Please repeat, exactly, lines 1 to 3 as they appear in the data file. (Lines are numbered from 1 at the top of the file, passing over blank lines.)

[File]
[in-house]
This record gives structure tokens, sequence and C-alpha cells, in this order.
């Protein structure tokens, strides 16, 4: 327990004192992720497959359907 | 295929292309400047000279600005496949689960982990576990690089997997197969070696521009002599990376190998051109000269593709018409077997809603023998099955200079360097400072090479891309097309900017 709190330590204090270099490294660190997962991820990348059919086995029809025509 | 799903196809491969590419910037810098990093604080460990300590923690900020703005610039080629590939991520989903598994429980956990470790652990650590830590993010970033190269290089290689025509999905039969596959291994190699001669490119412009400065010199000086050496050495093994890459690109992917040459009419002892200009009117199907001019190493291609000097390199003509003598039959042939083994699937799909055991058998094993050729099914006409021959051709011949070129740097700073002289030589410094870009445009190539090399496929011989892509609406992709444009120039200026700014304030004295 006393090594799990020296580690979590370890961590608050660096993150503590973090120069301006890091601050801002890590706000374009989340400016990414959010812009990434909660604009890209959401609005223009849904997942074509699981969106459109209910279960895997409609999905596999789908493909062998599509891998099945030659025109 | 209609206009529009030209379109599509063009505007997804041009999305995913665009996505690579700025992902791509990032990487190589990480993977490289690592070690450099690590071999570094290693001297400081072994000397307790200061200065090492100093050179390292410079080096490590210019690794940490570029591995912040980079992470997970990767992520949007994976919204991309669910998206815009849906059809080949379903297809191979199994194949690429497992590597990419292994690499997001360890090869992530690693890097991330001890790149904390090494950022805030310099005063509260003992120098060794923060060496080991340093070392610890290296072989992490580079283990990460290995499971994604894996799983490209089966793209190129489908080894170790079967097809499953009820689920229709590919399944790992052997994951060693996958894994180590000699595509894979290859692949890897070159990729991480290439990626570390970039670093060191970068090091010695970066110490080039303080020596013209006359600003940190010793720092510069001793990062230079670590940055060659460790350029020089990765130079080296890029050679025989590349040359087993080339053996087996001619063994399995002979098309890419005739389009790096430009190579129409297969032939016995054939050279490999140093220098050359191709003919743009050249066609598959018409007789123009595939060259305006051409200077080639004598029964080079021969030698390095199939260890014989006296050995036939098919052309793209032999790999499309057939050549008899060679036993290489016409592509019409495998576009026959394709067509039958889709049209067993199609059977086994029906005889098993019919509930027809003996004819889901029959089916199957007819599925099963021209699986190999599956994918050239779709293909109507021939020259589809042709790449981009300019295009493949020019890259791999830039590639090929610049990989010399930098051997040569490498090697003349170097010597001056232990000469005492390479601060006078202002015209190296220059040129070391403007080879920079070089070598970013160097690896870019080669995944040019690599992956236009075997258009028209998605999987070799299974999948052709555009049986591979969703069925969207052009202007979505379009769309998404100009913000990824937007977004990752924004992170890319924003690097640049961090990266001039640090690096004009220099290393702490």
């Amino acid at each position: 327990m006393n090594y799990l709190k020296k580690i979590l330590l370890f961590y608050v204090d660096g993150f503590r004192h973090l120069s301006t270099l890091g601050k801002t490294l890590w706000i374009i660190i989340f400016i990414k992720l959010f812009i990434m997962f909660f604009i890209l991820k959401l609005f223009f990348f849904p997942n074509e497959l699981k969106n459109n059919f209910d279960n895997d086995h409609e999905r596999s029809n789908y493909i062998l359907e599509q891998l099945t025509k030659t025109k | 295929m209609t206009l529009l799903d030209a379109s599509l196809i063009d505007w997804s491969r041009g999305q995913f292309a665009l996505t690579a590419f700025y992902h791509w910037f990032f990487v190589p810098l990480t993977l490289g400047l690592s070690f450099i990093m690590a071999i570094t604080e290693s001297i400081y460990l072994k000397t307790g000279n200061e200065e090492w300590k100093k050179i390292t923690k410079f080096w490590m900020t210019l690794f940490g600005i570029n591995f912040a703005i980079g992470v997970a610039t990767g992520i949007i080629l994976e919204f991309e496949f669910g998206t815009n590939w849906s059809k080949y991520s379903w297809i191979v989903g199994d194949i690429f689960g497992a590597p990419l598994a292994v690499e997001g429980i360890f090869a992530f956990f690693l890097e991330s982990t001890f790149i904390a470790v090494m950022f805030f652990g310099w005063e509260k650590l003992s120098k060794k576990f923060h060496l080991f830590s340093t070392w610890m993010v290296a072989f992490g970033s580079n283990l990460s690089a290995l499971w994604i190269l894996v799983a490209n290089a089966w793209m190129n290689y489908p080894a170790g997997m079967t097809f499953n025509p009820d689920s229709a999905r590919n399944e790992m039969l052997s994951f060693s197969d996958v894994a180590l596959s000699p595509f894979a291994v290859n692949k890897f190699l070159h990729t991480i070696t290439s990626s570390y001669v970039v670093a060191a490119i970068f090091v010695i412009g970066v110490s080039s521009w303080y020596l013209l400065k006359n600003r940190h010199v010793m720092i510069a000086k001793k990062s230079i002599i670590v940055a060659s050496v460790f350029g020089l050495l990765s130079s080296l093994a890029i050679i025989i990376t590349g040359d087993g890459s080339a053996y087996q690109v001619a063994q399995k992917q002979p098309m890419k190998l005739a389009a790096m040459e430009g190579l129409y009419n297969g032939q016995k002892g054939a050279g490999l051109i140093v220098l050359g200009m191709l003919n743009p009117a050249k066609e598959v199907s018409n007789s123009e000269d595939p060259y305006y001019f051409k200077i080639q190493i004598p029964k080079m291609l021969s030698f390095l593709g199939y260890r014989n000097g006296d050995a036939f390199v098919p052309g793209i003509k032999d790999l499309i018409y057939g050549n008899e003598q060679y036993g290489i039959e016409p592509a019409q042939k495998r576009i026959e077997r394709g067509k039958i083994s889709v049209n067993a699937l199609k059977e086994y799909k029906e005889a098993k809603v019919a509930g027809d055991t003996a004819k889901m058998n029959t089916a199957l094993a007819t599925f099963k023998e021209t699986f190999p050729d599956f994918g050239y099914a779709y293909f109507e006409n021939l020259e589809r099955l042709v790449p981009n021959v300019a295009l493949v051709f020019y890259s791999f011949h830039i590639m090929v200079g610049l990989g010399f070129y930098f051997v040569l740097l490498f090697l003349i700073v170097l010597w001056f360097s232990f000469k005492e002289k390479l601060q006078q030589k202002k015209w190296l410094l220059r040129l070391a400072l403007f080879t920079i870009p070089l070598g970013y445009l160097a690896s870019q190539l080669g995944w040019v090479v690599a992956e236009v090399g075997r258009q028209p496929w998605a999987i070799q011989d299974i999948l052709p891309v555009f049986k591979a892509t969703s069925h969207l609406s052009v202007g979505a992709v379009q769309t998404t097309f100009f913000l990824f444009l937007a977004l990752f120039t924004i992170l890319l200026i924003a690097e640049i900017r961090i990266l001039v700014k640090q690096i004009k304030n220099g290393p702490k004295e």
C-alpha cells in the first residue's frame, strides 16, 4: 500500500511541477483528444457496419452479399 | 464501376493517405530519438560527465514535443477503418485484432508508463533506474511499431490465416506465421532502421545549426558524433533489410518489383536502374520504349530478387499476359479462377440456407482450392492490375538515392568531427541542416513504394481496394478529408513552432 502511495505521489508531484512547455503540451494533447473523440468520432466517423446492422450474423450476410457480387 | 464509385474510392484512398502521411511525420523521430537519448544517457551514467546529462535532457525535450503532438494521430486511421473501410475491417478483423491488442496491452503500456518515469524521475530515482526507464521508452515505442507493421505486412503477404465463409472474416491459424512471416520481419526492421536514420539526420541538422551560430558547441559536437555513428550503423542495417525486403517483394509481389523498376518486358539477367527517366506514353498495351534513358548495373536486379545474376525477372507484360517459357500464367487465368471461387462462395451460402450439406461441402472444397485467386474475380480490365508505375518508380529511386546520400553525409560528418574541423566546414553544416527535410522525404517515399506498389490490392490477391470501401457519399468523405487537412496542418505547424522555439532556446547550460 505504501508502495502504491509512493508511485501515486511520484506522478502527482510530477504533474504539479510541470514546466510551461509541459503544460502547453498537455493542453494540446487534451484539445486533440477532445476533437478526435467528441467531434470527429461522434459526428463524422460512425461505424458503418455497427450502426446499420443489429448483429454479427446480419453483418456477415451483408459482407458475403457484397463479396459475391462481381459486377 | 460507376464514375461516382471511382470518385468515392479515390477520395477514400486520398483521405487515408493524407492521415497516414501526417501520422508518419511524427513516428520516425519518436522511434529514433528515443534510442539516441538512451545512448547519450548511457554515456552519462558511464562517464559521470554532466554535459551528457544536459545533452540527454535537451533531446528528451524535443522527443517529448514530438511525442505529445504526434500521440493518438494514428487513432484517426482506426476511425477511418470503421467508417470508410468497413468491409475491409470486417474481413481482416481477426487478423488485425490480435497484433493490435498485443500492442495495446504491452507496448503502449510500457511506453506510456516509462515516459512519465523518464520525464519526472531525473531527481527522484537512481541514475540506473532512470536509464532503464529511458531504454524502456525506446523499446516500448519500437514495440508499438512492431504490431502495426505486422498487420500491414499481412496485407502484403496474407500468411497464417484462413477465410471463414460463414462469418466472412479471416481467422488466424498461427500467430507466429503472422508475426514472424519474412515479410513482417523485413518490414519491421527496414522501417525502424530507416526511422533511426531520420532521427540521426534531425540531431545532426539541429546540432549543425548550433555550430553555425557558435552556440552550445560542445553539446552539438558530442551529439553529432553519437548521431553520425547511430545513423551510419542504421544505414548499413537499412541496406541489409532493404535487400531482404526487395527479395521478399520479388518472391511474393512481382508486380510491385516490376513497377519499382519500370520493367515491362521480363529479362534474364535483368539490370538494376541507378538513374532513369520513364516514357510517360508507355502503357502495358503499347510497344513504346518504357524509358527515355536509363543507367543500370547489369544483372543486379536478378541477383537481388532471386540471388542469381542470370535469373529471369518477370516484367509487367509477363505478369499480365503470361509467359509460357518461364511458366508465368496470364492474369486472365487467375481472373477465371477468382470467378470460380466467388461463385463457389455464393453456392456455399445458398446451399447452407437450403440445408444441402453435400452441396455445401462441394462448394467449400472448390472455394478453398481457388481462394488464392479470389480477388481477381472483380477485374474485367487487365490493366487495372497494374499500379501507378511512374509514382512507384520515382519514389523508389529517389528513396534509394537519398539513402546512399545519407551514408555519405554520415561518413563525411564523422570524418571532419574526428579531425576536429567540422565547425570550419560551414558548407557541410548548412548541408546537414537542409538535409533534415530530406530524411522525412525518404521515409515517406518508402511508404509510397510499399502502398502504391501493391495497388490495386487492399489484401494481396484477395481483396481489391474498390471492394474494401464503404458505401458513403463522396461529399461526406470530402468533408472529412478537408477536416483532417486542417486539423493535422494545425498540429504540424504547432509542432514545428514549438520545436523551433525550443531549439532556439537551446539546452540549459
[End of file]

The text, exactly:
[in-house]
This record gives structure tokens, sequence and C-alpha cells, in this order.
């Protein structure tokens, strides 16, 4: 327990004192992720497959359907 | 295929292309400047000279600005496949689960982990576990690089997997197969070696521009002599990376190998051109000269593709018409077997809603023998099955200079360097400072090479891309097309900017 709190330590204090270099490294660190997962991820990348059919086995029809025509 | 799903196809491969590419910037810098990093604080460990300590923690900020703005610039080629590939991520989903598994429980956990470790652990650590830590993010970033190269290089290689025509999905039969596959291994190699001669490119412009400065010199000086050496050495093994890459690109992917040459009419002892200009009117199907001019190493291609000097390199003509003598039959042939083994699937799909055991058998094993050729099914006409021959051709011949070129740097700073002289030589410094870009445009190539090399496929011989892509609406992709444009120039200026700014304030004295 006393090594799990020296580690979590370890961590608050660096993150503590973090120069301006890091601050801002890590706000374009989340400016990414959010812009990434909660604009890209959401609005223009849904997942074509699981969106459109209910279960895997409609999905596999789908493909062998599509891998099945030659025109 | 209609206009529009030209379109599509063009505007997804041009999305995913665009996505690579700025992902791509990032990487190589990480993977490289690592070690450099690590071999570094290693001297400081072994000397307790200061200065090492100093050179390292410079080096490590210019690794940490570029591995912040980079992470997970990767992520949007994976919204991309669910998206815009849906059809080949379903297809191979199994194949690429497992590597990419292994690499997001360890090869992530690693890097991330001890790149904390090494950022805030310099005063509260003992120098060794923060060496080991340093070392610890290296072989992490580079283990990460290995499971994604894996799983490209089966793209190129489908080894170790079967097809499953009820689920229709590919399944790992052997994951060693996958894994180590000699595509894979290859692949890897070159990729991480290439990626570390970039670093060191970068090091010695970066110490080039303080020596013209006359600003940190010793720092510069001793990062230079670590940055060659460790350029020089990765130079080296890029050679025989590349040359087993080339053996087996001619063994399995002979098309890419005739389009790096430009190579129409297969032939016995054939050279490999140093220098050359191709003919743009050249066609598959018409007789123009595939060259305006051409200077080639004598029964080079021969030698390095199939260890014989006296050995036939098919052309793209032999790999499309057939050549008899060679036993290489016409592509019409495998576009026959394709067509039958889709049209067993199609059977086994029906005889098993019919509930027809003996004819889901029959089916199957007819599925099963021209699986190999599956994918050239779709293909109507021939020259589809042709790449981009300019295009493949020019890259791999830039590639090929610049990989010399930098051997040569490498090697003349170097010597001056232990000469005492390479601060006078202002015209190296220059040129070391403007080879920079070089070598970013160097690896870019080669995944040019690599992956236009075997258009028209998605999987070799299974999948052709555009049986591979969703069925969207052009202007979505379009769309998404100009913000990824937007977004990752924004992170890319924003690097640049961090990266001039640090690096004009220099290393702490």